It was a banner day for small-cap pharma company Endocyte (ECYT) , which more than doubled in value at the opening bell after reporting that its experimental drug, vintafolide, had slowed the progression of lung cancer in a clinical trial.
Shares closed at $14.64 on March 20, but gapped up to $33.29 with the opening bell on March 21, good for a gain of 127.4 percent. The stock briefly gained ground, peaking at $33.70 a share, its highest value since the stock’s IPO in 2011, before pulling back sharply. However, the retreat only took shares as low as $25.88 around 10:30 am EST, and by 11 am the stock was still trading at almost double its prior-day close.
The gains came on heavy volume, with nearly 10 million shares moving before 11 am EST. Average daily volume for Endocyte’s stock prior to March 21 was just over 700,000. What’s more, with just 36.18 million shares in its float, Endocyte saw almost one third of its total stock change hands in the first hour and a half of trading.
The news driving these gains, though, was firmly positive. In a phase 2b trial for vintafolide involving 199 patients suffering from lung cancer, Endocyte reported a 25-percent reduction in disease progression and death for those patients taking the drug.
"We are pleased with the results of this study, as the vintafolide/docetaxel combination showed meaningful activity in patients with recurrent NSCLC, meeting the primary endpoint of the trial," said Endocyte’s VP of medical affairs Binh Nguyen, M.D., Ph.D. "This is our second randomized study in a very challenging indication, where vintafolide has met the primary endpoint when used in patients selected with the companion imaging agent etarfolatide. These results provide further validation of our targeted approach to treatment using companion imaging and our SMDC technology. … We look forward to reviewing additional analysis of this study when the OS data has matured later this year to help inform potential further development of the vintafolide/docetaxel combination in NSCLC."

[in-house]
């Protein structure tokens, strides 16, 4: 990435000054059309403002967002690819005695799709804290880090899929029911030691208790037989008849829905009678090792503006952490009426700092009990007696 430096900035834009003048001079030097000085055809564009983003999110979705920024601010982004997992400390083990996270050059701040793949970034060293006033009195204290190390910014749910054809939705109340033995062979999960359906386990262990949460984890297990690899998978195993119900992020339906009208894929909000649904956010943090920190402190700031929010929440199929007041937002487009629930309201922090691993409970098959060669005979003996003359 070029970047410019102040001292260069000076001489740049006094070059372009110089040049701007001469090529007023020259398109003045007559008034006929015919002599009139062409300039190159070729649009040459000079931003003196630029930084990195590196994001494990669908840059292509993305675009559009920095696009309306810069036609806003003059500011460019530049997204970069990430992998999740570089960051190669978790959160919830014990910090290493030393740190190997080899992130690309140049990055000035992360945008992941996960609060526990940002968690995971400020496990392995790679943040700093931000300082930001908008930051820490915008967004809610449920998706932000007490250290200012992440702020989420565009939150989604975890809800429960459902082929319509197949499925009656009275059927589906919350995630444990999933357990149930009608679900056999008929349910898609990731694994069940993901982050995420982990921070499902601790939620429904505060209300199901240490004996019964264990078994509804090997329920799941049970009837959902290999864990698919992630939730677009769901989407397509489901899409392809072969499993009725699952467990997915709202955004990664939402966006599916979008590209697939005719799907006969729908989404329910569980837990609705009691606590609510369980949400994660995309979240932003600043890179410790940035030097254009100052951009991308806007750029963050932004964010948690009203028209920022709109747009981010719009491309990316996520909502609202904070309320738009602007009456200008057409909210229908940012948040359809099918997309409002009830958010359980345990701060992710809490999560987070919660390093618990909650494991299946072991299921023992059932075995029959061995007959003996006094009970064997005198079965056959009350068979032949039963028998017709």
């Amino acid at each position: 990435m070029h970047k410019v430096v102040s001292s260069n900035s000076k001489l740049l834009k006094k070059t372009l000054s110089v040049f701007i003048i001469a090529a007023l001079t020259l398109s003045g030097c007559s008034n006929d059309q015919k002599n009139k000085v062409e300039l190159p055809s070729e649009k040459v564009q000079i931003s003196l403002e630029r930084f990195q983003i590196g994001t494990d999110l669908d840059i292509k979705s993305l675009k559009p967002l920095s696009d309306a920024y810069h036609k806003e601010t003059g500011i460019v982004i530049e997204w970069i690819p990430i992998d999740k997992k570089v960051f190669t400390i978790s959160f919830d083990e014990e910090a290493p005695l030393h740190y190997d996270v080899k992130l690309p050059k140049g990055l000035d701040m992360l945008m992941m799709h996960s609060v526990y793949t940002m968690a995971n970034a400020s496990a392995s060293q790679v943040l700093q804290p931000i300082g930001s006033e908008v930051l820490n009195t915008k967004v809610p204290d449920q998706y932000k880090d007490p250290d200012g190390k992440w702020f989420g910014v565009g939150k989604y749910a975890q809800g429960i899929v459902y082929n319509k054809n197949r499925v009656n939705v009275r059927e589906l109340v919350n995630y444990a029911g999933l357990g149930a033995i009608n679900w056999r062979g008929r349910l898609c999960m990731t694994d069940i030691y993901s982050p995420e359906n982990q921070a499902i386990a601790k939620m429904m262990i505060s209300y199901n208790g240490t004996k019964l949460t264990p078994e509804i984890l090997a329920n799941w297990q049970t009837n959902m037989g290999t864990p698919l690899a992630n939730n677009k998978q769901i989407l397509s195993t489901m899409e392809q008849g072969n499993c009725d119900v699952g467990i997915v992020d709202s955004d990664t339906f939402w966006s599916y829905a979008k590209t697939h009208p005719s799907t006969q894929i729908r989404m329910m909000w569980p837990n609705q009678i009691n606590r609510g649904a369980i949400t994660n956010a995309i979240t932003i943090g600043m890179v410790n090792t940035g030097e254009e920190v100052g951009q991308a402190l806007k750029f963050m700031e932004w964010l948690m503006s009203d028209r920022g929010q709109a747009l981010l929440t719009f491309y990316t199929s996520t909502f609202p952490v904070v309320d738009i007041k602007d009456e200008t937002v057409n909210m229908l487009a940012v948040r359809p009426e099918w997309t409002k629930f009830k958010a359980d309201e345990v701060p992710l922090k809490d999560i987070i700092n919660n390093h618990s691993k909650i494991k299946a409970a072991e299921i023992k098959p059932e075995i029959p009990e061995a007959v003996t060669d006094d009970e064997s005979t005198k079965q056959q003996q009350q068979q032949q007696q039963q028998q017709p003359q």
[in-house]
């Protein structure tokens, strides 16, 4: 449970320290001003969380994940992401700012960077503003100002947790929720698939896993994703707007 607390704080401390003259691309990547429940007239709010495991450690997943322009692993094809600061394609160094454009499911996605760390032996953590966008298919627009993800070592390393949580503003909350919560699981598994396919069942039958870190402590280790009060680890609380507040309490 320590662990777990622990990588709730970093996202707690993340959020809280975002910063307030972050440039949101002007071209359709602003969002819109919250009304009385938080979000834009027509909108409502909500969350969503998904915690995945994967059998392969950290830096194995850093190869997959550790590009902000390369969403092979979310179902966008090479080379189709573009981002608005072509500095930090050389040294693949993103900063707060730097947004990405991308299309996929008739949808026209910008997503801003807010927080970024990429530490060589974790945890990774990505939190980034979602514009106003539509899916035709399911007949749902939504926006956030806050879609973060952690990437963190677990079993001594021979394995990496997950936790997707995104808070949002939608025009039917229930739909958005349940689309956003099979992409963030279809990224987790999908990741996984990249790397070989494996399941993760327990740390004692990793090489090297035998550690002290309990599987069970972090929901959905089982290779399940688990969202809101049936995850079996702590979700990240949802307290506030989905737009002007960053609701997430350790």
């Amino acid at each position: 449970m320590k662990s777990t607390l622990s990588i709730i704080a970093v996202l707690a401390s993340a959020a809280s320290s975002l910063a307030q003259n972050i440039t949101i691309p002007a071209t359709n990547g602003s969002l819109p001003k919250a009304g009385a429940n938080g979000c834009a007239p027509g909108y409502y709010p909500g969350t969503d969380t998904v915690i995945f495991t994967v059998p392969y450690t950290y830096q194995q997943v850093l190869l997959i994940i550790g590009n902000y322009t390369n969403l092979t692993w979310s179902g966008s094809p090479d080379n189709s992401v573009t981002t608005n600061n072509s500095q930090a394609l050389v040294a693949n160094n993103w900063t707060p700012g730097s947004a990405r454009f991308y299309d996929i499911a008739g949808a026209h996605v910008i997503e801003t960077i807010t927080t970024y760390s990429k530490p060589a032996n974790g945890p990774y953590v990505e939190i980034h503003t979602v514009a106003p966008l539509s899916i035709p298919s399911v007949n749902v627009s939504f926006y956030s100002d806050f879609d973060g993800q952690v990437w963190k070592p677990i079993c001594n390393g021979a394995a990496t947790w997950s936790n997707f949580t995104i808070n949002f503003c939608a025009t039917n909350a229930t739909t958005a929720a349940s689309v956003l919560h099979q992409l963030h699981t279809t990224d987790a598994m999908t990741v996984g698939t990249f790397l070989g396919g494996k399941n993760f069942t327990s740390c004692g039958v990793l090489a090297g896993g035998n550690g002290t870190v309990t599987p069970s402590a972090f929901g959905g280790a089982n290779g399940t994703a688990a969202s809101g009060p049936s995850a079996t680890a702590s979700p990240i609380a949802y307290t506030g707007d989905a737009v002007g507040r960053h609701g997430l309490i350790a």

Vintafolide is an oncology drug that attempts to fight cancerous growth by attacking folate receptors. From the company’s website:
“Vintafolide (EC145) delivers a potent vinca alkaloid chemotherapy directly to cancer cells by targeting the folate receptor expressed on cancer cells, but not on most normal cells. Approximately 80–90% of ovarian and lung cancers express the receptor, as do many other types of cancer. Folate receptor status is determined by an etarfolatide (99mTc-EC20) scan.”
The drug received an orphan drug status for treating ovarian cancer in Europe in April of 2012 and is being developed as part of a partnership with Merck (MRK) .
As is often the case with biotech stocks that return positive clinical data, Endocyte quickly rendered most technical and fundamental analysis obsolete. Endocyte has produced revenue beginning in 2011 and rising steadily since then, but remains unprofitable.
A look at Endocyte’s stock chart reveals that it was trading up channel since the start of the year with its 50-day SMA acting as a support level. However, today’s gains shatter any pattern that one might try to apply to the stock. Clearly, the potential for huge profits that could come from eventual regulatory approval for vintafolide is driving prices higher regardless of what the chart looks like.
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